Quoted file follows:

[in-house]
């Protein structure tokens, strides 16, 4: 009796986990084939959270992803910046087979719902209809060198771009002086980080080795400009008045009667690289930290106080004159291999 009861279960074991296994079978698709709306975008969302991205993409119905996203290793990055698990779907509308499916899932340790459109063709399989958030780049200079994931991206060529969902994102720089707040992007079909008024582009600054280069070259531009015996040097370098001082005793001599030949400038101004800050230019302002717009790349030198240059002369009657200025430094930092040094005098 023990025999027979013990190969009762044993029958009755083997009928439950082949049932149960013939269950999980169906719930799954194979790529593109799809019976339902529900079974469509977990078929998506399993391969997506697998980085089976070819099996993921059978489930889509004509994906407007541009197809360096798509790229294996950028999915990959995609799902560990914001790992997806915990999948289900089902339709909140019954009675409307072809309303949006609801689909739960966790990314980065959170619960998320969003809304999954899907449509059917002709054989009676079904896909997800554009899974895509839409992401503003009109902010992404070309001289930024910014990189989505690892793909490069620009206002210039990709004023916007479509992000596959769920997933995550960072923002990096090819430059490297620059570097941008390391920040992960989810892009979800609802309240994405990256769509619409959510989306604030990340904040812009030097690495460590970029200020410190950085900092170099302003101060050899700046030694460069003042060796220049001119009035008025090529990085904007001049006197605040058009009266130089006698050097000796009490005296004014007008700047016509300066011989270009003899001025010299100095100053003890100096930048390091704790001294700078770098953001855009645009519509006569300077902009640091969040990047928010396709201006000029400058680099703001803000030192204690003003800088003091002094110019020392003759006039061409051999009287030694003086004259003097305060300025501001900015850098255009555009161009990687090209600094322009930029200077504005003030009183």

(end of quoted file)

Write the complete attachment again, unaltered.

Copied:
[in-house]
């Protein structure tokens, strides 16, 4: 009796986990084939959270992803910046087979719902209809060198771009002086980080080795400009008045009667690289930290106080004159291999 009861279960074991296994079978698709709306975008969302991205993409119905996203290793990055698990779907509308499916899932340790459109063709399989958030780049200079994931991206060529969902994102720089707040992007079909008024582009600054280069070259531009015996040097370098001082005793001599030949400038101004800050230019302002717009790349030198240059002369009657200025430094930092040094005098 023990025999027979013990190969009762044993029958009755083997009928439950082949049932149960013939269950999980169906719930799954194979790529593109799809019976339902529900079974469509977990078929998506399993391969997506697998980085089976070819099996993921059978489930889509004509994906407007541009197809360096798509790229294996950028999915990959995609799902560990914001790992997806915990999948289900089902339709909140019954009675409307072809309303949006609801689909739960966790990314980065959170619960998320969003809304999954899907449509059917002709054989009676079904896909997800554009899974895509839409992401503003009109902010992404070309001289930024910014990189989505690892793909490069620009206002210039990709004023916007479509992000596959769920997933995550960072923002990096090819430059490297620059570097941008390391920040992960989810892009979800609802309240994405990256769509619409959510989306604030990340904040812009030097690495460590970029200020410190950085900092170099302003101060050899700046030694460069003042060796220049001119009035008025090529990085904007001049006197605040058009009266130089006698050097000796009490005296004014007008700047016509300066011989270009003899001025010299100095100053003890100096930048390091704790001294700078770098953001855009645009519509006569300077902009640091969040990047928010396709201006000029400058680099703001803000030192204690003003800088003091002094110019020392003759006039061409051999009287030694003086004259003097305060300025501001900015850098255009555009161009990687090209600094322009930029200077504005003030009183």